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The Insider

movie reviewmovie reviewmovie reviewvideo review out of 4 Movie Review: The Insider

Starring: Al Pacino, Russell Crowe
Director: Michael Mann
Rated: R
RunTime: 158 Minutes
Release Date: November 1999
Genres: Drama, Suspense

*Also starring: Christopher Plummer, Diane Venora, Philip Baker Hall, Lindsay Crouse, Debi Mazar, Robbie G. Tomlin, Hallie Kate Eisenberg, Rip Torn

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Review by Susan Granger
4 stars out of 4

Michael Mann's compelling story, adapted by Mann and Eric Roth from Marie Brenner's 1996 Vanity Fair article, "The Man Who Knew Too Much," examines the behind-the-scenes drama and maneuverings that led to the media's exposure of tobacco industry fraud. Whistle-blower Jeffrey Wigand, former head of research and development at Brown & Williamson, was a corporate officer, the ultimate insider on the skullduggery involved in the business of selling tobacco. His firing comes to the attention of Mike Wallace's producer, Lowell Bergman, who convinces the reluctant scientist to spill the beans on 60 Minutes, only to have the interview killed by CBS's corporate lawyer who cites a confidentiality agreement the executive signed with the tobacco company. Three months later, after the Wall Street Journal printed Wigand's allegations, 60 Minutes aired the segment. So much for fiasco. It's the Oscar-caliber performances that command attention, primarily the emotional relationship between Russell Crowe, as the conflicted Wigand, and Al Pacino, as the tenacious Bergman. A journalist hasn't shown this much righteous indignation since All the President's Men. Christopher Plummer deserves a Best Supporting Actor nod as Wallace, who with Philip Baker Hall, as producer Don Hewitt, come across as cowards, bowing to management on ethics, leaving their source, Wigand, hanging in the wind. The medieval and Middle Eastern music by Lisa Gerrard and Pieter Bourke enhances Dante Spinotti's dark, eerie imagery. On the Granger Movie Gauge of 1 to 10, The Insider is a tense, trenchantly topical 10. Subsequent to the shocking events dramatized in the film, the tobacco industry settled the lawsuits filed against it by Mississippi and 49 other states for $246 billion.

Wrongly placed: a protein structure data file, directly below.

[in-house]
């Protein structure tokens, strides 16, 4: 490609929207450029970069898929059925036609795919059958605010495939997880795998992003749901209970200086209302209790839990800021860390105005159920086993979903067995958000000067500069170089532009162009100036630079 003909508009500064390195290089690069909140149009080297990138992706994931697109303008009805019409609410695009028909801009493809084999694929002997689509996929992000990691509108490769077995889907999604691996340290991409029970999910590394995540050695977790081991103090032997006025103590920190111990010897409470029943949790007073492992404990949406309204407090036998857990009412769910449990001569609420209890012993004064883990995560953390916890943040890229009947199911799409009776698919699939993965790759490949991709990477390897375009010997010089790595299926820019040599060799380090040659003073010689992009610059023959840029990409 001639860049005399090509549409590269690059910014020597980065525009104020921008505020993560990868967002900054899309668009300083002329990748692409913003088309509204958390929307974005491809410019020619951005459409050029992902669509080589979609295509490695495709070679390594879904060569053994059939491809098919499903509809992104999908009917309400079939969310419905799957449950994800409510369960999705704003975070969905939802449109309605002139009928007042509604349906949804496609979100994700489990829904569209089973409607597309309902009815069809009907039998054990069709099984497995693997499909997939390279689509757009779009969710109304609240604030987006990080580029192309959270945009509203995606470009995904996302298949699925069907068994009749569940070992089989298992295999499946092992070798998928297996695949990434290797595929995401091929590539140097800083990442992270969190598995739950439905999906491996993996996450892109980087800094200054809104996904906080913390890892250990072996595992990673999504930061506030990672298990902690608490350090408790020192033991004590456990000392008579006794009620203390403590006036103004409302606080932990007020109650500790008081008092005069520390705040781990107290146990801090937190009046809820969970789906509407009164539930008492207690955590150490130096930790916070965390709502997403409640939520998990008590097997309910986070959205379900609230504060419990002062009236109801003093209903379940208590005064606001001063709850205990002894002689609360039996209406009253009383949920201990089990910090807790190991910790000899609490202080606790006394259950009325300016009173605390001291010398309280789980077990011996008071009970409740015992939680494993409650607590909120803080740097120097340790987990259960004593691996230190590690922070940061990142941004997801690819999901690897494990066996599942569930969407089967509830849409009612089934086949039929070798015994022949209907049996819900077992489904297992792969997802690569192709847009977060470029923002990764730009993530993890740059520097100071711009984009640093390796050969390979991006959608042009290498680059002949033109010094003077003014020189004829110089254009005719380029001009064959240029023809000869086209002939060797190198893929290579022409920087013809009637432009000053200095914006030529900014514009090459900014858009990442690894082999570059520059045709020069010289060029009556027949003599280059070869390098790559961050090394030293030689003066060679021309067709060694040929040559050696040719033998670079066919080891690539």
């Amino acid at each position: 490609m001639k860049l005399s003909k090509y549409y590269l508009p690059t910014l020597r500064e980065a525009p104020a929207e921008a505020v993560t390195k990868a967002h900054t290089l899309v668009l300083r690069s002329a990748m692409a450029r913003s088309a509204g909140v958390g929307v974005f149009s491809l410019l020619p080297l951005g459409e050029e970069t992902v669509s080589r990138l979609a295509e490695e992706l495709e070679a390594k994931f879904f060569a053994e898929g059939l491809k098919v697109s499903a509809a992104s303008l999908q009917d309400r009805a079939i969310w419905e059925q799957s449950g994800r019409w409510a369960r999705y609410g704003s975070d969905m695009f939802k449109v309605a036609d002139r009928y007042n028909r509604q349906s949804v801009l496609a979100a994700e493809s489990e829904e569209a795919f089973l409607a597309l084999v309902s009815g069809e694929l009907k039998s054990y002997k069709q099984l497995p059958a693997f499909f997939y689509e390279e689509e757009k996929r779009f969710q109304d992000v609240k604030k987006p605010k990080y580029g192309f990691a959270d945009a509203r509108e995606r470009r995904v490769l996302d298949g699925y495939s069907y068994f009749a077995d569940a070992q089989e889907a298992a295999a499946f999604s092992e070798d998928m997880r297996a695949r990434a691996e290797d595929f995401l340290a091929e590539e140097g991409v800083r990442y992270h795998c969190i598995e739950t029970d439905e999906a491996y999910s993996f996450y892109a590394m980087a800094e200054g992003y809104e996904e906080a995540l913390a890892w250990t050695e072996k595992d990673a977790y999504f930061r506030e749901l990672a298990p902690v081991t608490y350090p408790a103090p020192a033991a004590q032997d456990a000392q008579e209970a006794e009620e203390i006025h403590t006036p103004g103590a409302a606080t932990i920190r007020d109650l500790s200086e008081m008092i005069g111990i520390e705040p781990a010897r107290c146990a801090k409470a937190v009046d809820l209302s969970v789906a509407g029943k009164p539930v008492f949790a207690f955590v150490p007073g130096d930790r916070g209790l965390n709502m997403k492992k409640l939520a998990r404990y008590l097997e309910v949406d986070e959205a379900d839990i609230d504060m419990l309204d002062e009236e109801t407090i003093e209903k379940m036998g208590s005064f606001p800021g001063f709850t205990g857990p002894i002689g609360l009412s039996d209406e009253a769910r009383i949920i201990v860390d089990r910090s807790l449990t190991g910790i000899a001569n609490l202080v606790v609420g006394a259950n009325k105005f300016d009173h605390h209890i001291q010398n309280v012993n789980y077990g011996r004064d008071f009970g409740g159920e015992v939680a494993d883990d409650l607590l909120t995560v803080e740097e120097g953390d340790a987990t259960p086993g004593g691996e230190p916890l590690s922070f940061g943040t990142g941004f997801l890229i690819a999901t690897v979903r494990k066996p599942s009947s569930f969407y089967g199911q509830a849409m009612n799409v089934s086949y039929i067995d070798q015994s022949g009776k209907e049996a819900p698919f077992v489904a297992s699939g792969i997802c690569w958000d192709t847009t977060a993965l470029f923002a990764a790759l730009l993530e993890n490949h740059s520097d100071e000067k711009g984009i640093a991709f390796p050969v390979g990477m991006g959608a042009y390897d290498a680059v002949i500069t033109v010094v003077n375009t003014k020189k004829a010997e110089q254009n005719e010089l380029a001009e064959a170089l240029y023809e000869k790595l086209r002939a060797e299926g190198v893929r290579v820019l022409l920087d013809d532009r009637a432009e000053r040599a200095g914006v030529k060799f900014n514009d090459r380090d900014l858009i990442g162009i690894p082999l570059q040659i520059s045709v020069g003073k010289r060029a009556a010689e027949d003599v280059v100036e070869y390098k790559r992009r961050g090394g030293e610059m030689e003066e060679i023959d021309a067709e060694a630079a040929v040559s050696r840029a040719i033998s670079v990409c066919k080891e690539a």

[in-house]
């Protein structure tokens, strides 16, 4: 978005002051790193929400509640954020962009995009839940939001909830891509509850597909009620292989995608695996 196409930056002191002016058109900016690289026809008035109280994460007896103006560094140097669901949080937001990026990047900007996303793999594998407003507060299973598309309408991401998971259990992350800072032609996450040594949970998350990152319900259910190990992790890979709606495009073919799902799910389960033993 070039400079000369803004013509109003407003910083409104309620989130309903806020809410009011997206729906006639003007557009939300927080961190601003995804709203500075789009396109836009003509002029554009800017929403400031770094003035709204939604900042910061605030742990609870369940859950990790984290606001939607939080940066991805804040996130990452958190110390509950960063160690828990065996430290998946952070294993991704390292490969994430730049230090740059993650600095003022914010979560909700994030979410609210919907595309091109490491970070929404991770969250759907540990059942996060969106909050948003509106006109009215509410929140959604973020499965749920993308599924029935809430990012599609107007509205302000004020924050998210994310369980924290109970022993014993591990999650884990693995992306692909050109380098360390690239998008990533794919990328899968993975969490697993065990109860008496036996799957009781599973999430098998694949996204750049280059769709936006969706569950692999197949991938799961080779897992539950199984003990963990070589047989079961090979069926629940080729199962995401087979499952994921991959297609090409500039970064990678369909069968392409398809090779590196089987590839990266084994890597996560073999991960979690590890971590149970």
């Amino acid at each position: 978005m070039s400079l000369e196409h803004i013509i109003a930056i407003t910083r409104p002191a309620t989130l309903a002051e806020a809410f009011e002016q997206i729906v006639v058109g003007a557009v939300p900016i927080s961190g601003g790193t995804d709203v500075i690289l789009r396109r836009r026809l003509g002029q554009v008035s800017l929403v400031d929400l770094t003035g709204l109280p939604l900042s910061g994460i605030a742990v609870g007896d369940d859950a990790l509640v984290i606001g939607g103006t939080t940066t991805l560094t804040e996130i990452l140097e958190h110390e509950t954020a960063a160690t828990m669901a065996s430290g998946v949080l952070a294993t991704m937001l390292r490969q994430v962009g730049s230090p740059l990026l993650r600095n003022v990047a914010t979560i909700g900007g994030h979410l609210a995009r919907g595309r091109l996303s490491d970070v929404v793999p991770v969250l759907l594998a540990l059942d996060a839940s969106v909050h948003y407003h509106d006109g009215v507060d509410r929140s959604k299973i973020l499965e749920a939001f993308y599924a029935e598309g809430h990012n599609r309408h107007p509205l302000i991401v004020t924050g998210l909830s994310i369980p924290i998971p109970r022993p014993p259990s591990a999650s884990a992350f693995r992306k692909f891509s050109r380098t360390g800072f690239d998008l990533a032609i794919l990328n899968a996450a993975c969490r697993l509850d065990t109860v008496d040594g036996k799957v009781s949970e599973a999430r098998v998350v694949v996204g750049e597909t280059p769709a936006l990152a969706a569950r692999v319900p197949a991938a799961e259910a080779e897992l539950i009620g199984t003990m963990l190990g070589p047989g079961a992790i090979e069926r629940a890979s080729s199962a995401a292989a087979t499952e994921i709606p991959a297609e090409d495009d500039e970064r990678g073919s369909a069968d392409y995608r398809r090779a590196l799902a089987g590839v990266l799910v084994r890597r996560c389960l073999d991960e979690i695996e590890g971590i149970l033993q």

Copyright 2000 Susan Granger

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